In his complex, mystical debut novel, Frank Durham concocts a post-Edenic yarn set in a small laid-back town in central Louisiana. Lindy Caton, 42, divorces her itinerant preacher husband who slept with men and gets herself involved with three "half-crazy" old ladies in Acheron-Seelah, Adhah and Uhwa- raising a truck garden. The old ladies tell vivid Bible stories, while Lindy mulls over the fate of her mother, "Sunshine" Caton, who took off with a neighbor years before. Turns out the eldest old woman, Uhwa, is actually the biblical Eve who arrived with her sisters after an epic flood to live in modern Acheron. The sisters were rescued from the deluge by Cain, who has wandered the earth yearning to make peace with his mother over slaying his brother, Abel. Durham draws parallels between Sunshine's reckless flight to Wyoming and Cain's roving that help to inform Lindy's quest to understand the past. Cain's sections, however (particularly his overwrought quest for his mother's pardon), are told in a stilted prose that slows the story's pace and compromises its accessibility in an otherwise inventive first novel. (Oct.)Copyright © Reed Business Information, a division of Reed Elsevier Inc. All rights reserved.
Cain's Versionby Frank Durham
A stunning tale of imaginative, southern fiction that tells the story of a woman who moves to a quiet Louisiana town, only to be swept into the dramatic return of a son who after centuries of wandering the sea confronts his Mother over a boyhood act of cruelty.See more details below
A stunning tale of imaginative, southern fiction that tells the story of a woman who moves to a quiet Louisiana town, only to be swept into the dramatic return of a son who after centuries of wandering the sea confronts his Mother over a boyhood act of cruelty.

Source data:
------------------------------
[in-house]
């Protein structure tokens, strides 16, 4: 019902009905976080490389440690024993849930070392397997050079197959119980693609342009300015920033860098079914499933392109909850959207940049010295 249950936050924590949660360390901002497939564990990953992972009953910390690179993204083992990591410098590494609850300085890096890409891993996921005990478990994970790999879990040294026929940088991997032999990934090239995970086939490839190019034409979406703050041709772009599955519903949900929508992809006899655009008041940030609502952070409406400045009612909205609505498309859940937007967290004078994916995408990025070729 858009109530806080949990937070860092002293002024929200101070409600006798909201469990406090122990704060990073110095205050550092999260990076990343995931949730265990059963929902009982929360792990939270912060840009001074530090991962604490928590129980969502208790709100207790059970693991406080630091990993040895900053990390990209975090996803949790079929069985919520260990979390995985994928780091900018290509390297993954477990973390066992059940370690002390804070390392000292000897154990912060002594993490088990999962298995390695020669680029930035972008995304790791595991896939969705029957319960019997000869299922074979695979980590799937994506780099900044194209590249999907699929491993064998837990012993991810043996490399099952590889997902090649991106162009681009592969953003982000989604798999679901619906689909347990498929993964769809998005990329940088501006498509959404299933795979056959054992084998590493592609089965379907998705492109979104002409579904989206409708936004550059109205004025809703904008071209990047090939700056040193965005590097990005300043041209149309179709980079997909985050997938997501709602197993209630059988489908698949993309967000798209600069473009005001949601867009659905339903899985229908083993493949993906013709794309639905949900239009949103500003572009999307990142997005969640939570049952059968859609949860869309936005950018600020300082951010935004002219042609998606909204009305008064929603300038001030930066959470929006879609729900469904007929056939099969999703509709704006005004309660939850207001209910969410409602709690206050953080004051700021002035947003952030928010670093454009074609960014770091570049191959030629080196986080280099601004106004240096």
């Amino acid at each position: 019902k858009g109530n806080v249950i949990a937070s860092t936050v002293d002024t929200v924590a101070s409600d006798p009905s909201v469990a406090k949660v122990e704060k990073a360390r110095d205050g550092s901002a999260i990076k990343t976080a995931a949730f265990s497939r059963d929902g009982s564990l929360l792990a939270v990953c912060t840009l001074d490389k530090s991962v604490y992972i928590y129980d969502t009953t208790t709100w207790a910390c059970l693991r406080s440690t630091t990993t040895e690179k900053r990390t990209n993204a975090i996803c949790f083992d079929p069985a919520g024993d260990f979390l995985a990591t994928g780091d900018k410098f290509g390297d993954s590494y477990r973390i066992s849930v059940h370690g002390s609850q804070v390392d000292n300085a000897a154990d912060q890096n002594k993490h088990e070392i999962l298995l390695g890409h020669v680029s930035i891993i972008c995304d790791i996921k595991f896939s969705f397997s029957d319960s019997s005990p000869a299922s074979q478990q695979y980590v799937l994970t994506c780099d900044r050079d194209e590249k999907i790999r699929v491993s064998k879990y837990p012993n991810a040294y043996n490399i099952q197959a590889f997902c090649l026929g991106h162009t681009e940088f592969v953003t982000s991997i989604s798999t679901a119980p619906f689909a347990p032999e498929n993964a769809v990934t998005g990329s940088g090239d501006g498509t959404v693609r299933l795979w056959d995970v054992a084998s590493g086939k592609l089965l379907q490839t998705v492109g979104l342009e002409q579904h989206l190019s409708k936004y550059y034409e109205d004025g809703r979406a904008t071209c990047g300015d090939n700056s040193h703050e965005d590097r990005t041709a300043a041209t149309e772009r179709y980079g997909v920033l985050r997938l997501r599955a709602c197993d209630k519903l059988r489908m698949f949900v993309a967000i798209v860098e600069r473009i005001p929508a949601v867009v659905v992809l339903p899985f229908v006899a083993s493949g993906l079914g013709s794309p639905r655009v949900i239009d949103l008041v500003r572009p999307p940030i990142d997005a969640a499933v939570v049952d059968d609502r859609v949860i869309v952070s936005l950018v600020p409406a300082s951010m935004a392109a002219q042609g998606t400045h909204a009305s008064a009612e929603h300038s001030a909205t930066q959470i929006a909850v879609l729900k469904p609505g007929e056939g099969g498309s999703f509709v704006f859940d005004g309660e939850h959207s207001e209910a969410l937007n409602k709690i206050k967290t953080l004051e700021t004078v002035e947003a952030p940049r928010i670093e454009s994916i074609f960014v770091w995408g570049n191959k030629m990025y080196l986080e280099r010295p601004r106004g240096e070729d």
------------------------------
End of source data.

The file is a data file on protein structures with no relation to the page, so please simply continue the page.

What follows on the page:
Frank Durham is a retired Tulane University physics professor who honed his writing as the Sewanee Writers conference. Invocation of the "singing of the story," and "the world beyond here and beside now" lends his debut novel the requisite mythical atmosphere, and an environmental jolt at the end adds relevance. One of "the tribe of tellers," Durham comes up with the occasional shot of undeniable truth ("You know how much like hope a dream can be.") And that's really all a reader can demand of an author.
- Turner Publishing Company
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- 5.40(w) x 8.10(h) x 1.00(d)
What People are saying about this
This is Frank Durham's first, and last, novel, written at the end of a long and fruitful life. Unlike most such valedictory efforts, it is emphatically not autobiographical, or if it is, it is done in the most oblique manner possible. A fascinating read. I couldn't put it down until it was done."
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